Since the discovery of X-rays in 1995, the average brilliance of X-ray sources increased by 2 orders of magnitude every 10 years. This offers completely new opportunities for the investigation of the structural, chemical and magnetic properties of matter. The brilliance allows for highest resolution in real and reciprocal space and even extremely tiny amounts of sample can be analysed successfully. In combination with fast and sensitive detectors, methods originally developed for fundamental research can be applied to in situ and operando experiments to improve our understanding and ultimately the performance of catalysts, fuel cells or batteries. In laboratory applications, advances in X-ray sources and detectors enable the characterisation of the size and concentration of Nanoparticles by Small-Angle X-ray Scattering (SAXS). Since the beam coherence is proportional to its brilliance, coherence-based synchrotron and X-FEL methods such as X-ray Photon Correlation Spectroscopy (XPCS) were successfully developed to provide insight into the bulk dynamics of condensed matter. Recently, synchrotron SAXS studies contributed to the optimisation of the transfection efficacy and the production protocol of lipid nanoparticles as vehicles for mRNA developed as a vaccination against COVID-19.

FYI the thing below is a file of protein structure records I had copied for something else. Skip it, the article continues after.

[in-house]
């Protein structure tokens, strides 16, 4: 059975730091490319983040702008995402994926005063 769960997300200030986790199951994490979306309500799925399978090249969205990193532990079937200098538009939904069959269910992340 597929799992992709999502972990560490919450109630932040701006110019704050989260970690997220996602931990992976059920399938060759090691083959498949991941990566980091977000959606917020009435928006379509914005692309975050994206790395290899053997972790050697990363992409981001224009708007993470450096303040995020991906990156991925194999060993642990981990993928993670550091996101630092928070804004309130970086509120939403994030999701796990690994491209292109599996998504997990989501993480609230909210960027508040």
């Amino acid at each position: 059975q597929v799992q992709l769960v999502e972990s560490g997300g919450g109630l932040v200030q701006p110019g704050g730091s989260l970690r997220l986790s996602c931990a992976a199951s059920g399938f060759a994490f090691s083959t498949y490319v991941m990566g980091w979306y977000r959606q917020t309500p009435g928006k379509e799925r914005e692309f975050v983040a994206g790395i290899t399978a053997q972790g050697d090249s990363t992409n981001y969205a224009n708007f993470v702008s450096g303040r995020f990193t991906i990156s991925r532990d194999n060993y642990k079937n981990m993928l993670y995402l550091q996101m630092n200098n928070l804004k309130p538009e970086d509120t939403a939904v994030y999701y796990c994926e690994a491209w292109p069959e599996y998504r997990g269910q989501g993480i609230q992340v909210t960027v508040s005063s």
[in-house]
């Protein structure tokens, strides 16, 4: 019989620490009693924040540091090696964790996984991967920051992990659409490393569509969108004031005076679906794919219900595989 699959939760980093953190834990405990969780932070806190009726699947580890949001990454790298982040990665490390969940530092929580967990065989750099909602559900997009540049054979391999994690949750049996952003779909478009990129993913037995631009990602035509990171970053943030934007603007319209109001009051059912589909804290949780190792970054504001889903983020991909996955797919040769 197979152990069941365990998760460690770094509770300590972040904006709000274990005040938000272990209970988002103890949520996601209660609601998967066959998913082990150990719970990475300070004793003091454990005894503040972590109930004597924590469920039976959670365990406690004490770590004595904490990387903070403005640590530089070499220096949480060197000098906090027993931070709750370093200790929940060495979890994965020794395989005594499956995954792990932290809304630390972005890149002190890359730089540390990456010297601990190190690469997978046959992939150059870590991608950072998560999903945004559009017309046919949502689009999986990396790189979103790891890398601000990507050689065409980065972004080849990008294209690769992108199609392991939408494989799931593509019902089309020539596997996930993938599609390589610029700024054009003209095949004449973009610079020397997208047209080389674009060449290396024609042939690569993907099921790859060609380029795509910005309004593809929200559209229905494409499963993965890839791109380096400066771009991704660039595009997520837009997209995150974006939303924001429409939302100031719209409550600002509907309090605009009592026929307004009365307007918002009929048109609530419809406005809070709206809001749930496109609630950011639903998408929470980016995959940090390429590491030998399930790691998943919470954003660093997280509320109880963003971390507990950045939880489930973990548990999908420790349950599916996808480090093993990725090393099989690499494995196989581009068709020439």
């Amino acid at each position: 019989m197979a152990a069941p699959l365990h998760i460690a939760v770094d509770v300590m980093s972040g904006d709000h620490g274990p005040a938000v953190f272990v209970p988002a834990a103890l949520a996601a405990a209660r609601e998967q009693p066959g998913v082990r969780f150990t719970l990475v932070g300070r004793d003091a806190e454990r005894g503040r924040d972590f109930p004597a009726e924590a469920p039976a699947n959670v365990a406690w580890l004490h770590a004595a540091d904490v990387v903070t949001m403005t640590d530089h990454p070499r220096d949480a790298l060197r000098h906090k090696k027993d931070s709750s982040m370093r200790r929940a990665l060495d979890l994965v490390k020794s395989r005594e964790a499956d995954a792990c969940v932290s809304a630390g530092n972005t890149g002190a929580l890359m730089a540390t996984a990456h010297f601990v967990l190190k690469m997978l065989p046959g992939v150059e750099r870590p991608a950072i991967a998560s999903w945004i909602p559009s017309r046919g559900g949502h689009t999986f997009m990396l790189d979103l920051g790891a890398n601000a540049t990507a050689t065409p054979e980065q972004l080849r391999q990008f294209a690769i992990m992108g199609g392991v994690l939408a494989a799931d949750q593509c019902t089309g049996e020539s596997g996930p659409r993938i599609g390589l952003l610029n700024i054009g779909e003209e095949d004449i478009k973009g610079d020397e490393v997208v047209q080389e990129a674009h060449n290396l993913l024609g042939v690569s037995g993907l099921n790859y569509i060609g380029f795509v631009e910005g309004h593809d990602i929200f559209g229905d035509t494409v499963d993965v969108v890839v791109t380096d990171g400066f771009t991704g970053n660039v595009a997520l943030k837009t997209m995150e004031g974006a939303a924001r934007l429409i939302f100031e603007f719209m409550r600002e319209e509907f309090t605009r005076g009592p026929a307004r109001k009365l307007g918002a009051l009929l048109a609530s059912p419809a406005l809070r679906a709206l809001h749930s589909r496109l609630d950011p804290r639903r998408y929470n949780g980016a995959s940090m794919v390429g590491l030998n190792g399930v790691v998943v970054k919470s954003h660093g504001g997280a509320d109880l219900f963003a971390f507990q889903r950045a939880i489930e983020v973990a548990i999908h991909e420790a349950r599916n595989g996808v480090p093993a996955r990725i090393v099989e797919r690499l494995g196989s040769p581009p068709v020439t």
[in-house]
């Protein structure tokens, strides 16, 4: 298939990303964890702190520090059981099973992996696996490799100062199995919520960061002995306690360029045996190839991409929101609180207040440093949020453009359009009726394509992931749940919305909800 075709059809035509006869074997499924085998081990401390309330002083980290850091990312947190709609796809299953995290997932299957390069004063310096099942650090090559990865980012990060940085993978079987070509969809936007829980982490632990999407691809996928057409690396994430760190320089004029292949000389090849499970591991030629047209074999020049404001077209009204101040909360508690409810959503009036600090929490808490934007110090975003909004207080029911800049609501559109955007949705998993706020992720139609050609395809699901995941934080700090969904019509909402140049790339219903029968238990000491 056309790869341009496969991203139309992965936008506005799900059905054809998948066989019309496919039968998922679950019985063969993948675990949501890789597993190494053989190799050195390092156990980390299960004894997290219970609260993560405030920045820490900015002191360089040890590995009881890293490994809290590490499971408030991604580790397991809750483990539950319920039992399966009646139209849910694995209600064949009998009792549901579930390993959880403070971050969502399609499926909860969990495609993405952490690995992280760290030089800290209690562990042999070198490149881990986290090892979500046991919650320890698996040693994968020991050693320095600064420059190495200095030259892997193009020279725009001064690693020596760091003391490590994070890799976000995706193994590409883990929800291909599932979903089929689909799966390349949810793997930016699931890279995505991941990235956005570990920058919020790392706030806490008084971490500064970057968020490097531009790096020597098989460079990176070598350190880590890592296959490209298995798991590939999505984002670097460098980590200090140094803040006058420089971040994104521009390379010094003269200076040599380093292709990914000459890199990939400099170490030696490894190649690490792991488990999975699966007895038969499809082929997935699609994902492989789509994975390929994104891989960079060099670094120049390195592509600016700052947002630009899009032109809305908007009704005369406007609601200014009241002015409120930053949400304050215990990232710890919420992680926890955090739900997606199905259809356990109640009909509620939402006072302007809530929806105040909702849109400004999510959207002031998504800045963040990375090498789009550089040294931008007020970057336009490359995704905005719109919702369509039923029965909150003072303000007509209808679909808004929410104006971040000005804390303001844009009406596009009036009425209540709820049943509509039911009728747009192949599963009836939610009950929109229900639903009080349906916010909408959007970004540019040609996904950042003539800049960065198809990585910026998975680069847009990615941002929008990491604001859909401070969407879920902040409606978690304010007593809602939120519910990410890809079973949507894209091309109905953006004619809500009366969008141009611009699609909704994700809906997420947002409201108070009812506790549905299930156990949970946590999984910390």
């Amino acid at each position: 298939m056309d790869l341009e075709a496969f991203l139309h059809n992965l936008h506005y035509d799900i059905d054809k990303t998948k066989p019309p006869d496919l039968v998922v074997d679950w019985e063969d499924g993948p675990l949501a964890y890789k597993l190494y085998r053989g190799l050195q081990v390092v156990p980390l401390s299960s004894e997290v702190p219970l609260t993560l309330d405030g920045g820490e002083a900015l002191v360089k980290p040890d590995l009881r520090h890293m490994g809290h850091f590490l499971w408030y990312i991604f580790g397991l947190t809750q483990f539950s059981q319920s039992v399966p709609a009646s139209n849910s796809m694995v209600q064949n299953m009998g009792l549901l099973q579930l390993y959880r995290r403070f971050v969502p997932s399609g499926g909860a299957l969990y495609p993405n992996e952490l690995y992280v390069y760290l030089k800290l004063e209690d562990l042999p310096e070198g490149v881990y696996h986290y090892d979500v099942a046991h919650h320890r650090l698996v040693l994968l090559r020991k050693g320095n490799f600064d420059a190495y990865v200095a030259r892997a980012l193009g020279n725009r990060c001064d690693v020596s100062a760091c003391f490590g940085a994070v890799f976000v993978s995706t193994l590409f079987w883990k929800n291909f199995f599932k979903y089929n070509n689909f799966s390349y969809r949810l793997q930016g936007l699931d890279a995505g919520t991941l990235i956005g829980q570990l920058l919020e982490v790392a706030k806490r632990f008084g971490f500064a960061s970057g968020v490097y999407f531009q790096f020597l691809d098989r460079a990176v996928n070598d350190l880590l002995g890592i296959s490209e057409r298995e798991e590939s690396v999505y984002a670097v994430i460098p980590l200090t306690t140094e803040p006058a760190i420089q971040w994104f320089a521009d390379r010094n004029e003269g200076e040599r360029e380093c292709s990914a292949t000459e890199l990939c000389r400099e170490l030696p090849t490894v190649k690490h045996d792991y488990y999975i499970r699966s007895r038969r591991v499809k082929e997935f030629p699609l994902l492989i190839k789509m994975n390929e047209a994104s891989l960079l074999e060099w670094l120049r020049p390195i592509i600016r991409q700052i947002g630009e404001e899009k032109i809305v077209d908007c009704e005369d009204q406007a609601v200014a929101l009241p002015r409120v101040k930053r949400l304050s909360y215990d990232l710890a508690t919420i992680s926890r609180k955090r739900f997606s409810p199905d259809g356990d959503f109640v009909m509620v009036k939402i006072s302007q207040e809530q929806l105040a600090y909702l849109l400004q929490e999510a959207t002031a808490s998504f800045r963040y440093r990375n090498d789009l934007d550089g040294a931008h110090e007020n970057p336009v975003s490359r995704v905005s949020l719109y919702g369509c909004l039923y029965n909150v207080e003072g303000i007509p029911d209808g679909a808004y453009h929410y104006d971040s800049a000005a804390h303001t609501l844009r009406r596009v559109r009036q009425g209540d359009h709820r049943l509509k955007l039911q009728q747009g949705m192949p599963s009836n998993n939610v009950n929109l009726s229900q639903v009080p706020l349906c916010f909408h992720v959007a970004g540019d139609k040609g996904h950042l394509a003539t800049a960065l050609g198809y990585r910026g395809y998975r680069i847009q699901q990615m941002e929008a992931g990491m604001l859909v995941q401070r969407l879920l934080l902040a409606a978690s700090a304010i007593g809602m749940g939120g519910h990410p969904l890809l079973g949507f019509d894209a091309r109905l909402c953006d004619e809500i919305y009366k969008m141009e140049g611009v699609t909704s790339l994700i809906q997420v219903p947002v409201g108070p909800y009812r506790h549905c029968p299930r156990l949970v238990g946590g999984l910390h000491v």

Laboratory X-ray Lasers: Beyond Proof-of-Principle Science

Davide Bleiner, Federal Institute of Materials Science & Technology (Empa) & University of Zürich